Home Office should change legislation
The Committee says the Home Office should immediately change existing legislation so that soliciting is no longer an offence and brothel-keeping laws allow sex workers to share premises, without losing the ability to prosecute those who use
brothels to control or exploit sex workers. There must be zero tolerance of the organised criminal exploitation of sex workers.
The Home Office should also legislate to delete previous convictions and cautions for prostitution from the record of sex workers, as these records make it much more difficult for people to move out of prostitution into other forms of work if
they wish to.
Around 11% of British men aged 16--74 have paid for sex on at least one occasion, which equates to 2.3 million individuals.
The number of sex workers in the UK is estimated to be around 72,800 with about 32,000 working in London.
Sex workers have an average of 25 clients per week paying an average of £78 per visit.
In 2014--15, there were 456 prosecutions of sex workers for loitering and soliciting.
An estimated 152 sex workers were murdered between 1990 and 2015. 49% of sex workers (in one survey) said that they were worried about their safety.
There were 1,139 victims of trafficking for sexual exploitation in 2014 and 248 in April to June 2015 (following implementation of the Modern Slavery Act 2015).
With regards to changing the laws on buying sex, this inquiry will continue. The Committee will be seeking further evidence on the impacts of the recently introduced sex buyer laws in Northern Ireland and France, and the model of regulation used
in for example New Zealand, to make a better assessment for its final report. The laws on prostitution need ultimately to be reconsidered in the round, not least to give the police much more clarity on where their priorities should lie and how
to tackle the exploitation and trafficking associated with the sex industry.
Trafficking for the purposes of sexual exploitation is an important and separate issue from prostitution involving consenting adults. It is too early to assess the impact of the Modern Slavery Act 2015 on levels of trafficking, but the Crown
Prosecution Service identified 248 victims of trafficking for sexual exploitation in the first three months of the Act's operation, compared to 1,139 in 2014.
Research on prostitution
Despite the obvious difficulties involved in getting data on an essentially covert industry, the Committee is "dismayed" at the poor quality of information available about the extent and nature of prostitution in England and Wales. The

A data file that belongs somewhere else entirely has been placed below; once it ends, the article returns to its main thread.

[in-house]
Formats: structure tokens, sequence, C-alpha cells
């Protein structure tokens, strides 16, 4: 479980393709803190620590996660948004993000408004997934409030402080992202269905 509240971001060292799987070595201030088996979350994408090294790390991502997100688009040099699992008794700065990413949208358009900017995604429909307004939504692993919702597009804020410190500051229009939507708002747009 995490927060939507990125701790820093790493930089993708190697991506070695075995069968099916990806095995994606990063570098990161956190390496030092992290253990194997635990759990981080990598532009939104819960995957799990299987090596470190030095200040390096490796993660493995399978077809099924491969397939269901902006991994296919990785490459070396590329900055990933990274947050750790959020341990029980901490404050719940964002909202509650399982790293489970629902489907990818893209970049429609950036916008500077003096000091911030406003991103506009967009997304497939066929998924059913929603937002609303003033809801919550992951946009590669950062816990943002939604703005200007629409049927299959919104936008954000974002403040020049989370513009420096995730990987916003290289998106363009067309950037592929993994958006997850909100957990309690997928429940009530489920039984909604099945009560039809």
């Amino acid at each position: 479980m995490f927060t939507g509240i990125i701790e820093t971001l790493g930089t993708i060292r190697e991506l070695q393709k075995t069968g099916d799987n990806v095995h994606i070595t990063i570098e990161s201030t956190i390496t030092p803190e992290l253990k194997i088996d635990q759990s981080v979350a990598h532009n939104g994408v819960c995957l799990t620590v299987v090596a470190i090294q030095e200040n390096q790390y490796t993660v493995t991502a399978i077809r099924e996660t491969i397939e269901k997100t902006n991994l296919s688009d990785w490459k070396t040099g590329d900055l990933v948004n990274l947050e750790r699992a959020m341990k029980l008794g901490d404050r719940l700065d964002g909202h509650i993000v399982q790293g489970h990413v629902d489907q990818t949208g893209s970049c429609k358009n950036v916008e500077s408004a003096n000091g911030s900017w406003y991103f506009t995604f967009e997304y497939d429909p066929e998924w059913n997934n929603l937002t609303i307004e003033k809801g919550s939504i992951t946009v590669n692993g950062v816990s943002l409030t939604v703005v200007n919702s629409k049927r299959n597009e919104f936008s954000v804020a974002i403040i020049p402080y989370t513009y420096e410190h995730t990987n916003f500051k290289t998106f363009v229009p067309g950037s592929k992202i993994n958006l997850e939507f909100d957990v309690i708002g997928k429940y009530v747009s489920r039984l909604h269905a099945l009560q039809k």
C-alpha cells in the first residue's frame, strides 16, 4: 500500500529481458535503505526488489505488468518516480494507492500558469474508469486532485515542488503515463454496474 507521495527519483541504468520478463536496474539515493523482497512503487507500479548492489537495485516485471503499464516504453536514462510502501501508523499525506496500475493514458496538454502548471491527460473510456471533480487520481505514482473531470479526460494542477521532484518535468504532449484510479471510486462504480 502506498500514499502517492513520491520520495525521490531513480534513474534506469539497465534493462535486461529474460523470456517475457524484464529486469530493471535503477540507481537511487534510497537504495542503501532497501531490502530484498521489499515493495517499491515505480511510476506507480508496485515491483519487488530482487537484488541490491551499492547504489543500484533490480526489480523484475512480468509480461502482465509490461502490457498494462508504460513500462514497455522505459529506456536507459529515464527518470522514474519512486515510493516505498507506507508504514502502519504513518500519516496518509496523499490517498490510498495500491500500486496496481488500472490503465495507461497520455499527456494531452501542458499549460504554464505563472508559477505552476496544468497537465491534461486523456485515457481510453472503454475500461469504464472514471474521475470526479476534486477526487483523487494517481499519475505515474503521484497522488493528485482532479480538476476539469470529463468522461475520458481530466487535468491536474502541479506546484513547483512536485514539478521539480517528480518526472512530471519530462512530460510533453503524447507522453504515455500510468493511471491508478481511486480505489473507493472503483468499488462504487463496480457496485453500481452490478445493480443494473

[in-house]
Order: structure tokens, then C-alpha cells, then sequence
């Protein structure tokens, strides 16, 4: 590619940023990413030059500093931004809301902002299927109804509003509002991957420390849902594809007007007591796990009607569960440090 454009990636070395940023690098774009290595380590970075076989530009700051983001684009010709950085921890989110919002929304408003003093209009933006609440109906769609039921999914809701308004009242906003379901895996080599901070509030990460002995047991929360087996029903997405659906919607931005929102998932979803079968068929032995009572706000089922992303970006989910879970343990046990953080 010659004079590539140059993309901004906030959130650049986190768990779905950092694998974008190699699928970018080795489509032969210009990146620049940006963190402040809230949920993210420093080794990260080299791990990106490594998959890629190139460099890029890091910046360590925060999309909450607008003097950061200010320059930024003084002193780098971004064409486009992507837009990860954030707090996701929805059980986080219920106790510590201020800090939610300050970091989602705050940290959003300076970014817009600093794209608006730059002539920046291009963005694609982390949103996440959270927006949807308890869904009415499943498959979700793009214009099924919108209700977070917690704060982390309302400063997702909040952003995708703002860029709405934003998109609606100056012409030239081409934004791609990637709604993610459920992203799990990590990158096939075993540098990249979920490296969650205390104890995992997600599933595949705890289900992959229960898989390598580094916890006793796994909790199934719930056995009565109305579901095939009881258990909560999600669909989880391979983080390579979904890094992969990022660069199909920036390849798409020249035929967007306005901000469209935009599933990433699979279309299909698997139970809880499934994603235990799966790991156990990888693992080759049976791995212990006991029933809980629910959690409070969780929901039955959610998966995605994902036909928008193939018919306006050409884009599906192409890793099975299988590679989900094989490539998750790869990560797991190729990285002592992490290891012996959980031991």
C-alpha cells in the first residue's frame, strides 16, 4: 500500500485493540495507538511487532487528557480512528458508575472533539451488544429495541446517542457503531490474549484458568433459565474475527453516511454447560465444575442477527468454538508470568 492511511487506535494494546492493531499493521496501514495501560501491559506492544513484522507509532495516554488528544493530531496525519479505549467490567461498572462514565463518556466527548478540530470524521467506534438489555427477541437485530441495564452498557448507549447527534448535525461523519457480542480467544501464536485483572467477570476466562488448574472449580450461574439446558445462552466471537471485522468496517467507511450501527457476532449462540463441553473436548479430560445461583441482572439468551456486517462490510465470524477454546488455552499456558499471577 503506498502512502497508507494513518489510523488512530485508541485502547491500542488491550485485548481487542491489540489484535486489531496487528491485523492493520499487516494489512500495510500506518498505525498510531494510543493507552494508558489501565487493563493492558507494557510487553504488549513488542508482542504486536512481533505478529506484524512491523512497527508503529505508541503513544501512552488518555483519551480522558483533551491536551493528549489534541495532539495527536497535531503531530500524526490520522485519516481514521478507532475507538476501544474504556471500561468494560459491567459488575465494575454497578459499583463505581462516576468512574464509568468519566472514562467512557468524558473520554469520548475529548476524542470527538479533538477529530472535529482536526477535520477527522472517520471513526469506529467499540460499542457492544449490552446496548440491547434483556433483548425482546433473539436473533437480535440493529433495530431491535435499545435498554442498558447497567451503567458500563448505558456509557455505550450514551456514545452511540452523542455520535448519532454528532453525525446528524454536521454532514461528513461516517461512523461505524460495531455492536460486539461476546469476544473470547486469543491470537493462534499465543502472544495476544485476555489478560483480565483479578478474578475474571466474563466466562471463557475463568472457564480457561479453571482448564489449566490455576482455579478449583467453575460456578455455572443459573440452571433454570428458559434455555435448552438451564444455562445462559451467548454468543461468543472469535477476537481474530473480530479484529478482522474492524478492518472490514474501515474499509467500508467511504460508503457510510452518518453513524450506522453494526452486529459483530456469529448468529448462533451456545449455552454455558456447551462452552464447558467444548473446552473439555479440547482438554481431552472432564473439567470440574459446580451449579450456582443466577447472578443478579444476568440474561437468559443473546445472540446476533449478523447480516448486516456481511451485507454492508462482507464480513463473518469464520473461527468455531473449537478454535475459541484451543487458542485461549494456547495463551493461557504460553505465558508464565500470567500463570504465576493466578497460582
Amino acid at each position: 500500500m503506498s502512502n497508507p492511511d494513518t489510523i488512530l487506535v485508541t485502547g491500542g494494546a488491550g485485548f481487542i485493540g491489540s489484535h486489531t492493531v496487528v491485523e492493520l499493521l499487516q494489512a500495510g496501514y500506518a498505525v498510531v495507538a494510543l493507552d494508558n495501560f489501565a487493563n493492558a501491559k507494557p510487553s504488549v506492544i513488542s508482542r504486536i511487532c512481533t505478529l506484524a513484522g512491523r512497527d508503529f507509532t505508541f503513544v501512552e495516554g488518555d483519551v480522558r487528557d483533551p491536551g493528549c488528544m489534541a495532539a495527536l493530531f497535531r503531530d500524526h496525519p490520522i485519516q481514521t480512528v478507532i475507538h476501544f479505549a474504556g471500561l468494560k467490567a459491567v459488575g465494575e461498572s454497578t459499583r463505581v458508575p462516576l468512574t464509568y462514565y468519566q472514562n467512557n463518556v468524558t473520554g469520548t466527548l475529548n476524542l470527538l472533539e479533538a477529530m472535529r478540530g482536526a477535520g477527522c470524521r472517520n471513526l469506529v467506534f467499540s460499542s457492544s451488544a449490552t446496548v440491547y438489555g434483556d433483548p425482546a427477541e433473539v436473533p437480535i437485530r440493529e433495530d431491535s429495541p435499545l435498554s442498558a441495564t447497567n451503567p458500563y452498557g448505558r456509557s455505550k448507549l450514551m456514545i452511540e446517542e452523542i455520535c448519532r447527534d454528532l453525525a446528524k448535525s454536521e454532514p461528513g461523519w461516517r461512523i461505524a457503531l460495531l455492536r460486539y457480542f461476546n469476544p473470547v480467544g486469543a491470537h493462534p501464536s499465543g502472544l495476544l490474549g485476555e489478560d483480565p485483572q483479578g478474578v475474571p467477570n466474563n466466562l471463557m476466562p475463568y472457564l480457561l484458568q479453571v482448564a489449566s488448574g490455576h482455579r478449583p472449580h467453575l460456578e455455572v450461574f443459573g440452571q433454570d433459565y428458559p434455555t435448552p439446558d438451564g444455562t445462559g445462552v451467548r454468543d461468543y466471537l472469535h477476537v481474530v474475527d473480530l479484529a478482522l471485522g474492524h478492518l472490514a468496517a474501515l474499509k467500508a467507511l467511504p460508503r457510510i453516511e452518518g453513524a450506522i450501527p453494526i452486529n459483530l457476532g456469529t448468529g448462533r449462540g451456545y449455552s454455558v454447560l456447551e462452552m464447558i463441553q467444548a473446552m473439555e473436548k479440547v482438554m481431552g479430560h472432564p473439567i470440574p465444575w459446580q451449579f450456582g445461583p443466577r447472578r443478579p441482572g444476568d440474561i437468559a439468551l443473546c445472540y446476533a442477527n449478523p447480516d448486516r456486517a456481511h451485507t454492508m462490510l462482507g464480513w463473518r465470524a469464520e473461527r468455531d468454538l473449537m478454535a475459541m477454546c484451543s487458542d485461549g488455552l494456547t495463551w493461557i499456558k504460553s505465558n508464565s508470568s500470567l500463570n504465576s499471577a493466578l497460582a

figures cited above must be considered in this context.
Without a proper evidence base, the Government cannot make informed decisions about the effectiveness of current legislation and policies, and cannot target funding and support interventions effectively. The Home Office should commission an
in-depth research study on the current extent and nature of prostitution in England and Wales, within the next 12 months.
Keith Vaz MP, Chair of the Committee, said:
This is the first time that Parliament has considered the issue of prostitution in the round for decades. It is a polarising subject with strong views on all sides. This interim report will be followed by final recommendations, when we consider
other options, including the different approaches adopted by other countries.
As a first step, there has been universal agreement that elements of the present law are unsatisfactory. Treating soliciting as a criminal offence is having an adverse effect, and it is wrong that sex workers, who are predominantly women,
should be penalised and stigmatised in this way. The criminalisation of sex workers should therefore end.
The current law on brothel keeping also means sex-workers can be too afraid of prosecution to work together at the same premises, which can often compromise their safety. There must however be zero tolerance of the organised criminal
exploitation of sex workers, and changes to legislation should not lessen the Home Office's ability to prosecute those engaged in exploitation.
The Committee will evaluate a number of the alternative models as this inquiry continues, including the sex-buyers law as operated in Sweden, the full decriminalised model used in Denmark, and the legalised model used in Germany and the